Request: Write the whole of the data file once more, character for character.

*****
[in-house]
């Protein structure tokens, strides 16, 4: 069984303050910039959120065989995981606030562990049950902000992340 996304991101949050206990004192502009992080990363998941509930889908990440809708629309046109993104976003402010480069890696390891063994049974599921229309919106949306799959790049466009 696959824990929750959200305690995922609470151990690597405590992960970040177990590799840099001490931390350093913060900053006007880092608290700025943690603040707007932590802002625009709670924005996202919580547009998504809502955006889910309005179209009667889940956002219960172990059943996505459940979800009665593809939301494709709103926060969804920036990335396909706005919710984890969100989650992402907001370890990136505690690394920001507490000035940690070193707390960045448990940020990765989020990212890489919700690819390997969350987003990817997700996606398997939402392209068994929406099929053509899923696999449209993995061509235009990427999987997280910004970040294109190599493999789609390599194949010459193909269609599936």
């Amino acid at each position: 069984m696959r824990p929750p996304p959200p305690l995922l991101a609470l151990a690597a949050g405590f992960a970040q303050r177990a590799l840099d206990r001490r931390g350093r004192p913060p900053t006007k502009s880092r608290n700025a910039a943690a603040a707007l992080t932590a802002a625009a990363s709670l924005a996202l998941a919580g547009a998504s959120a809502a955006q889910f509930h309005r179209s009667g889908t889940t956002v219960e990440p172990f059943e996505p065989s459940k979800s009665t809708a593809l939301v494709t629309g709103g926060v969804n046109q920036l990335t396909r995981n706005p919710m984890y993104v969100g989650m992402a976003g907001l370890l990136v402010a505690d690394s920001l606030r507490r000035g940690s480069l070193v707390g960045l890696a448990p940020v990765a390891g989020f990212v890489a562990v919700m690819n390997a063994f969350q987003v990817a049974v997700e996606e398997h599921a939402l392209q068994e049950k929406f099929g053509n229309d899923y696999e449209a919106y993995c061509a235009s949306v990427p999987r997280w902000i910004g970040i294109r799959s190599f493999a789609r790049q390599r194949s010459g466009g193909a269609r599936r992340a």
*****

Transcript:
[in-house]
């Protein structure tokens, strides 16, 4: 069984303050910039959120065989995981606030562990049950902000992340 996304991101949050206990004192502009992080990363998941509930889908990440809708629309046109993104976003402010480069890696390891063994049974599921229309919106949306799959790049466009 696959824990929750959200305690995922609470151990690597405590992960970040177990590799840099001490931390350093913060900053006007880092608290700025943690603040707007932590802002625009709670924005996202919580547009998504809502955006889910309005179209009667889940956002219960172990059943996505459940979800009665593809939301494709709103926060969804920036990335396909706005919710984890969100989650992402907001370890990136505690690394920001507490000035940690070193707390960045448990940020990765989020990212890489919700690819390997969350987003990817997700996606398997939402392209068994929406099929053509899923696999449209993995061509235009990427999987997280910004970040294109190599493999789609390599194949010459193909269609599936």
């Amino acid at each position: 069984m696959r824990p929750p996304p959200p305690l995922l991101a609470l151990a690597a949050g405590f992960a970040q303050r177990a590799l840099d206990r001490r931390g350093r004192p913060p900053t006007k502009s880092r608290n700025a910039a943690a603040a707007l992080t932590a802002a625009a990363s709670l924005a996202l998941a919580g547009a998504s959120a809502a955006q889910f509930h309005r179209s009667g889908t889940t956002v219960e990440p172990f059943e996505p065989s459940k979800s009665t809708a593809l939301v494709t629309g709103g926060v969804n046109q920036l990335t396909r995981n706005p919710m984890y993104v969100g989650m992402a976003g907001l370890l990136v402010a505690d690394s920001l606030r507490r000035g940690s480069l070193v707390g960045l890696a448990p940020v990765a390891g989020f990212v890489a562990v919700m690819n390997a063994f969350q987003v990817a049974v997700e996606e398997h599921a939402l392209q068994e049950k929406f099929g053509n229309d899923y696999e449209a919106y993995c061509a235009s949306v990427p999987r997280w902000i910004g970040i294109r799959s190599f493999a789609r790049q390599r194949s010459g466009g193909a269609r599936r992340a």